If one thing's clear about the rapid spread of legalized same-sex marriage throughout the United States, it's that some southern states are handling the change more gracefully than others. Take Alabama, for example, where anti-marriage equality activists and politicians alike are trying to halt, stall or delay its implementation, to the point of some counties defying a federal court order. Another southern state is taking a very different approach — the Oklahoma House passed an anti-gay marriage bill Thursday, ensuring that ministers who refuse to perform same-sex unions won't be punished for their ostensible faith beliefs.
The bill still needs to pass the Oklahoma Senate, of course, but that's a virtual certainty. Republicans control the Oklahoma Senate by a staggering margin, boasting 40 GOP votes against just 8 Democratic ones.
Oklahoma's Governor, Mary Fallin, is also a Republican and an avowed opponent of same-sex marriage, so this looks like a bill with a pretty easy road ahead — in spite of the many same-sex marriage victories that have cascaded through the country in recent months. According to Reuters, Rep. David Brumbaugh, the author of the bill, offered this defense of his work:
It's not about discrimination or anything like that, it's just that we want to make sure they were protected.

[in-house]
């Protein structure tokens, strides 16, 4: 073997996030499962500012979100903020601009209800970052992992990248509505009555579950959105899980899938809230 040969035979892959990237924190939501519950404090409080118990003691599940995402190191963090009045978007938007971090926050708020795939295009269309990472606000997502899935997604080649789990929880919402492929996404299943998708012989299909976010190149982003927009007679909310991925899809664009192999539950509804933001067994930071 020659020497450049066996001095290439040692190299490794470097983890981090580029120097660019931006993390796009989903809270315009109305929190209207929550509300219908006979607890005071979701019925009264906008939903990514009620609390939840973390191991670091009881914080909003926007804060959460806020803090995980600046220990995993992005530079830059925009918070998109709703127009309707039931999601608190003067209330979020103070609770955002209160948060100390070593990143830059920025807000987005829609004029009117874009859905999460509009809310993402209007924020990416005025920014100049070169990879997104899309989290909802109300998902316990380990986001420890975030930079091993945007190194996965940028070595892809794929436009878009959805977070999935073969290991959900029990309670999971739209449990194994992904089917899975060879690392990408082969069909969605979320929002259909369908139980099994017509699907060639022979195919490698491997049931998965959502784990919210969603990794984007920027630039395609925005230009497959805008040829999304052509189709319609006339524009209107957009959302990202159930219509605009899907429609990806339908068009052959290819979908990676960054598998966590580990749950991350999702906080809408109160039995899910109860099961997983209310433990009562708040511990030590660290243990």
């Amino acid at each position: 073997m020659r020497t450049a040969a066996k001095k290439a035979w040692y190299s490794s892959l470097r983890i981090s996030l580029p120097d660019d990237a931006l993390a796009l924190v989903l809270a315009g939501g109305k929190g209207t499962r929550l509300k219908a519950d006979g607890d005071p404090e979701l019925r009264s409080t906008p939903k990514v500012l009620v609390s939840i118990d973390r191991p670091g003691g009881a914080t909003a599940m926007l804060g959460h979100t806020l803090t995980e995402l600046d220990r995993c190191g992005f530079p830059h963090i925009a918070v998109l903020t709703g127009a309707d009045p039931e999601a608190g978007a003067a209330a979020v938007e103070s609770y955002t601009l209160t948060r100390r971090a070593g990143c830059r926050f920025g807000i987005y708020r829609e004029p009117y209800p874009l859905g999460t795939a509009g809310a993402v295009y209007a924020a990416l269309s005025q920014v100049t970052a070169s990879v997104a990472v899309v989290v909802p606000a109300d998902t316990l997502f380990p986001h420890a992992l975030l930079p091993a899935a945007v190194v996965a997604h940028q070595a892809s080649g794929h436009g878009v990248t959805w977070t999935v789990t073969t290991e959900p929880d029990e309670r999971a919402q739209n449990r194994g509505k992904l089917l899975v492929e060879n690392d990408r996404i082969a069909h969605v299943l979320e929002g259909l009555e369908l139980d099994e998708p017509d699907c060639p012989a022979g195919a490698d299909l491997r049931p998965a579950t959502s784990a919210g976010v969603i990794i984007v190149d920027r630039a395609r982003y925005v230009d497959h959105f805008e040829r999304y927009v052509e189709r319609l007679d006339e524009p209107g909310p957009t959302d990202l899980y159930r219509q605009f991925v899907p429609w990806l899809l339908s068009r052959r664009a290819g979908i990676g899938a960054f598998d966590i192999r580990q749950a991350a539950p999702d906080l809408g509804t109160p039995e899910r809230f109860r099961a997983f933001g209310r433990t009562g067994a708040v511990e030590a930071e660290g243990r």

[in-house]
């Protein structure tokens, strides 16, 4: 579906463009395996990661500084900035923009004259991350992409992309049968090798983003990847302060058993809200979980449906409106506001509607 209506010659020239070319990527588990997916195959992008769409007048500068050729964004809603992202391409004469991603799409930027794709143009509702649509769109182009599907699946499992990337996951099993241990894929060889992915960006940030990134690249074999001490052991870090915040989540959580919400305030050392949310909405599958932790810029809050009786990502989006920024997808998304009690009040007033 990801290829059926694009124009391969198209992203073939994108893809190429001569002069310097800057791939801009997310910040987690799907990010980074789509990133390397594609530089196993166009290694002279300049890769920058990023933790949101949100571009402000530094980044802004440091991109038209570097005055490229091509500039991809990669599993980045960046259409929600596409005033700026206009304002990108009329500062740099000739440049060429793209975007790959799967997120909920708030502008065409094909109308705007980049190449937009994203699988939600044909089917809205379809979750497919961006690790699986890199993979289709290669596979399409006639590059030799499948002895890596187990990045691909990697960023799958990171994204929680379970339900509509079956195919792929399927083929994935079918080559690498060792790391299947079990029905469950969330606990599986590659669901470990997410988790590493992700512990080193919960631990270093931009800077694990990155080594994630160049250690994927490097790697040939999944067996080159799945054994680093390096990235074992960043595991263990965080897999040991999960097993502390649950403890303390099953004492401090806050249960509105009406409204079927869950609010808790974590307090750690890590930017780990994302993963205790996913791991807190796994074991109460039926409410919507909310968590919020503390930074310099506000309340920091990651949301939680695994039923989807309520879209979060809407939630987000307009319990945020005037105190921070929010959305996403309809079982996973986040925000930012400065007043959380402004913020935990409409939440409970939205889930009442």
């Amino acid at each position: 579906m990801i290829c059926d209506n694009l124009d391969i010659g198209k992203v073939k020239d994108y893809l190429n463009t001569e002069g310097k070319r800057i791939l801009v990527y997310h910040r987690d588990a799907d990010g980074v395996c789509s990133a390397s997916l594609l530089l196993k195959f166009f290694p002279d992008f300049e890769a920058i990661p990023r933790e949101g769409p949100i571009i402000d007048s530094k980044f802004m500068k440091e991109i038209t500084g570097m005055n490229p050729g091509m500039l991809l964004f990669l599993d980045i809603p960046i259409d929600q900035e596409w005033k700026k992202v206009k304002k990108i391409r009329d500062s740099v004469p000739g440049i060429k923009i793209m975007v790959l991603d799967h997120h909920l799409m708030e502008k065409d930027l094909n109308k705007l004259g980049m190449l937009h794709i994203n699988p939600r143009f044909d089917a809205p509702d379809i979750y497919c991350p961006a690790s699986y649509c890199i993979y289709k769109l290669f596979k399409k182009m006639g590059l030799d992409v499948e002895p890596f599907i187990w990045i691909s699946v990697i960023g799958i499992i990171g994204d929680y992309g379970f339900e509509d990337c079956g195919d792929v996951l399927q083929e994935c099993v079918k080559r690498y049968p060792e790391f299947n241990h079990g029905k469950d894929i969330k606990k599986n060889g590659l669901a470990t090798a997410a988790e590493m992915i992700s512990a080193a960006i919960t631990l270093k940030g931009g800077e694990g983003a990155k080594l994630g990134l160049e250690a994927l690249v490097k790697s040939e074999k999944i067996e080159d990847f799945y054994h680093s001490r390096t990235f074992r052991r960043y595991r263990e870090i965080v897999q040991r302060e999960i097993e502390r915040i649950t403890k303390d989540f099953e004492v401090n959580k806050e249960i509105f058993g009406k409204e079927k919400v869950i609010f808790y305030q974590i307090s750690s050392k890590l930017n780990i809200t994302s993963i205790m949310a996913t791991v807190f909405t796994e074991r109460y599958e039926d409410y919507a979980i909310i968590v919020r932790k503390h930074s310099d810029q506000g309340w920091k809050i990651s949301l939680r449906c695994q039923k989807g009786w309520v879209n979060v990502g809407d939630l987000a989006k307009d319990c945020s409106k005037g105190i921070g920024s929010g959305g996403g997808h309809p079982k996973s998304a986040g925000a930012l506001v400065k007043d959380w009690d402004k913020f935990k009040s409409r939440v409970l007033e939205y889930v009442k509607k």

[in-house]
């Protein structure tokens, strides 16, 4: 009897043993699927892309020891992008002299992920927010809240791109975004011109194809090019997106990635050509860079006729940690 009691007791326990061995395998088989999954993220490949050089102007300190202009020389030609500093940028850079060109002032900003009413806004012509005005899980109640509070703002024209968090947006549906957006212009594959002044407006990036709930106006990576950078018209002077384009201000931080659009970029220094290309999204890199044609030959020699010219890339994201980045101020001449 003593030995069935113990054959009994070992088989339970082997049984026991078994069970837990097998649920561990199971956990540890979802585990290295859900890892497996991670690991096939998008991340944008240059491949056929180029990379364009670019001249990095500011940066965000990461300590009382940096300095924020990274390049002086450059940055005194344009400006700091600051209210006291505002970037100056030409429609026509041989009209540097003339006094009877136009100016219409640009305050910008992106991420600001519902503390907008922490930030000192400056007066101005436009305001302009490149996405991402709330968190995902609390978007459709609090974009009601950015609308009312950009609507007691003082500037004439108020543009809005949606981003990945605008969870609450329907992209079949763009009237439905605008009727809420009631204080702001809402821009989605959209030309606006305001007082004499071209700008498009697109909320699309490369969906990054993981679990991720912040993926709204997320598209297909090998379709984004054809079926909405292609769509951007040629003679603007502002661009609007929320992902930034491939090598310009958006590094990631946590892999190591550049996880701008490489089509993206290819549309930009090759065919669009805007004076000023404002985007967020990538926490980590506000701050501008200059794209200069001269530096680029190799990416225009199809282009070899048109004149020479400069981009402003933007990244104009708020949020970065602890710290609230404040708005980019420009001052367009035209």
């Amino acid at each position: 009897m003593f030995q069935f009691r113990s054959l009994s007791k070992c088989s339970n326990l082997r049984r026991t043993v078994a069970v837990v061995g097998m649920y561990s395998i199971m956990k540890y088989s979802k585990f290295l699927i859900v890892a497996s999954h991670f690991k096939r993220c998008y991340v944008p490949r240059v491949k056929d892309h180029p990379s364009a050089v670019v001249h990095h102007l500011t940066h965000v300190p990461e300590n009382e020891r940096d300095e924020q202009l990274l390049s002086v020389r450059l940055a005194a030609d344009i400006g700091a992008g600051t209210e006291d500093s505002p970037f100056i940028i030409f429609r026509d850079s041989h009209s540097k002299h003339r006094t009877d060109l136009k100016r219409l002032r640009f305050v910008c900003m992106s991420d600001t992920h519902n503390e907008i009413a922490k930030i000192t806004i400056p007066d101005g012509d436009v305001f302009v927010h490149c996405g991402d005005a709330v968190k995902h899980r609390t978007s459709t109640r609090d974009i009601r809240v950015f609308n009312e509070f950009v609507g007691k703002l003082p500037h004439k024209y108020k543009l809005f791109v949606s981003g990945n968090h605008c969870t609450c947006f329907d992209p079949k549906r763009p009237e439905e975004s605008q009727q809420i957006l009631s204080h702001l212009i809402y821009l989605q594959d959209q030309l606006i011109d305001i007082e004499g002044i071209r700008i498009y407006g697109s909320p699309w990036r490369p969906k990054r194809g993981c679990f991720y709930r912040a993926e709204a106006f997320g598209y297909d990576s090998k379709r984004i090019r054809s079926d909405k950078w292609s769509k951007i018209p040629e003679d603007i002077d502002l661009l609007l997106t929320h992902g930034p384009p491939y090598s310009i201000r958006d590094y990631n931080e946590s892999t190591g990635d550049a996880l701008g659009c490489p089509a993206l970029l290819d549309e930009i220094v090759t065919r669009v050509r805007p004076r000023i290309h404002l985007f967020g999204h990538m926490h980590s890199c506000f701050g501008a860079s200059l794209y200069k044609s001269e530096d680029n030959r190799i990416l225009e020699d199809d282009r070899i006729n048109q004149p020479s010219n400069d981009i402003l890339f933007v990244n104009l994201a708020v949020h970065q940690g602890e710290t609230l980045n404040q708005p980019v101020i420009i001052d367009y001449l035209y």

Of course, it is "discrimination" — there's no escaping that. Having one's opposition to same-sex marriage rooted in religion doesn't change anything. It might make the refusal more sympathetically received in some corners, sure, but to deny it's discriminatory is to deny a naked truth.
If there's a silver lining in this, however — something to take some heart in, despite how disheartening it is to see people still fighting these battles — is that the bill wouldn't actually stop same-sex marriage in Oklahoma, just protect those ministers who refuse to perform ceremonies from legal repercussion. This was an issue that got a lot of play in the run-up to the Supreme Court's massive ruling on the Defense of Marriage Act in 2013. Namely, should anti-gay business-owners and clergy be legally required to provide services for such weddings?
In the case of businesses, there's a legal and moral precedent for saying "yes," rooted in the Civil Rights Act's legacy of forcible desegregation of privately owned businesses. But, as always, thinks can get a little weird when religion gets involved — we're rarely so forgiving of wild-eyed, unsound reasoning as when claims of religious freedom are involved. Though obviously, even if every anti-gay minister in the state took advantage of this law, that wouldn't completely stop same-sex couples marriages from going forward, civilly or otherwise.
More concerning, frankly, is what it suggests about the state of government in Oklahoma. Are we really strapping in for one of these die-hard, last-stand battles on this? It sure looks that way, in spite of marriage equality proponents making it clear they'll fight this and any other such bill in court. It is possible that the Supreme Court's big, pending same-sex marriage case will blow a hole in all of it, and render it moot. But Fallin's not shy about taking the high court to task, either — she blasted its refusal to hear Oklahoma's challenge to marriage equality as "both undemocratic and a violation of states' rights," according to the AP.
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